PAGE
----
Early Capuano included Cyrano, who won 20 of 67 starts between 1986 and 1992, won nine stakes and finished third in the 1990 John B. Campbell Handicap (G3). became. Goosebumps won the 1988 Pennsylvania Governors Cup He finished second in his handicap (G3), and he is one more multiple-stakes winner. Later in life came horses like Monster Sleeping, which he won twice in the Maryland Million. Undefeated filly Moquisto’s promising career was cut short last fall. The current stable stars Johnny’s from Albany, Always Naharry and Vance his Scholars are all stakes winners.
“I grew up around it. Unfortunately [my father] There were only a few cheap horses. “He never had a chance to get a really good horse, but I’m sure he’ll learn a lot from it,” said Capuano.
“Just call me Carl, he was a really nice horse. It was a little tough to work with at first, but he turned out to be really nice. Of course, Silano and Goose.” Bumps was really good for us early in my career, he claimed to have run in the windsplitter, the Kentucky Derby, and of course the Heros Reward, he was a respectable claim and made over $1 million. We’ve got some good horses, precious stamps, and a late Moquisto.
Capuano credits many of the owners who were the foundation of his success with keeping them throughout his career.
“What keeps me going is that almost all of my career, I’ve been blessed with amazing clients, which makes life so much easier,” says Capuano. “People love Lou Ullman and we’ve been together for over 30 years. Steve Newby, Neil Glasser. Unfortunately some of them who were with me in the beginning have passed away. Harvey Linden was really helpful to me early in my career.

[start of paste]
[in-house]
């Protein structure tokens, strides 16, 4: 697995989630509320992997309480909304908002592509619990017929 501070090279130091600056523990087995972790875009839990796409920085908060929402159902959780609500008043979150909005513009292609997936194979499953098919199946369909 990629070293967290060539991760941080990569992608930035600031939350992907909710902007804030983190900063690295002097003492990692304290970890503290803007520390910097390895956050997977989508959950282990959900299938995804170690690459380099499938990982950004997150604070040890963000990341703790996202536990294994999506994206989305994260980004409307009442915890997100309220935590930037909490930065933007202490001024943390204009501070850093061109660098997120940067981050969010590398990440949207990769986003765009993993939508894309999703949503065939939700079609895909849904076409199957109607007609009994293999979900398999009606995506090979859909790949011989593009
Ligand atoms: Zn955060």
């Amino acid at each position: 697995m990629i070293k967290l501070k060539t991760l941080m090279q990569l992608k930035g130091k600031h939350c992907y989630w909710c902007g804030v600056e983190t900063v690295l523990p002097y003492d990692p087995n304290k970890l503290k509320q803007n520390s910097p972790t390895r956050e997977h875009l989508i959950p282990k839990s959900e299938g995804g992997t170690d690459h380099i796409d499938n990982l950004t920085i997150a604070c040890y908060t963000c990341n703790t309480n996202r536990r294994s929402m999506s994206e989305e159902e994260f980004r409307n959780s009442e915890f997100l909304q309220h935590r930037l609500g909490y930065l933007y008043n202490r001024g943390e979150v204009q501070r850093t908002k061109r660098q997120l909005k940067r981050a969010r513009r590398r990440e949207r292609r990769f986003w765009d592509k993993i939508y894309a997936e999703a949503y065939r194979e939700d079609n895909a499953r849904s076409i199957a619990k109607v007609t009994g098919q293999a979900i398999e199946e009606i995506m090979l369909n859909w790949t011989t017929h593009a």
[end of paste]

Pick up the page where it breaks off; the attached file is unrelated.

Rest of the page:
“There are so many I could name. Now I’m doing Mopo Racing with Maury Povich. Super C Racing. I don’t want to leave anyone behind,” he added. “Working with great people makes my job so much easier.”
Capuano, who finished third in Laurel’s Fall Tournament standings with 19 wins from 90 starters, will be seventh in Maryland’s annual standings with 51 wins in 2022, earning $2.5 million overall. It was 343 to 63 with more prize money. He is looking forward to his nephew continuing his family tradition.
“He’s been with me in the barn every day since Delaware closed. He’s worked for me before, so he knows my routine and my horses,” Capuano said. “He handles horses for Gary in Delaware every year. When we shipped to Delaware, he always took care of everything there for us. usually had a few horses with him each season so he knew my owner and the horses i think he will just step in on january 1ststAs I told the employees, it just becomes a different person behind the desk. He is hardworking, honest, and does a good job. I have no doubt about that. “
For Dale Capuano, early retirement plans are simple, at least.
“I haven’t taken a vacation in about five years, so take some time off. Maybe I’ll travel to different places and start my life little by little,” he said. “Get back in the gym, get back in shape and work on yourself a little bit.”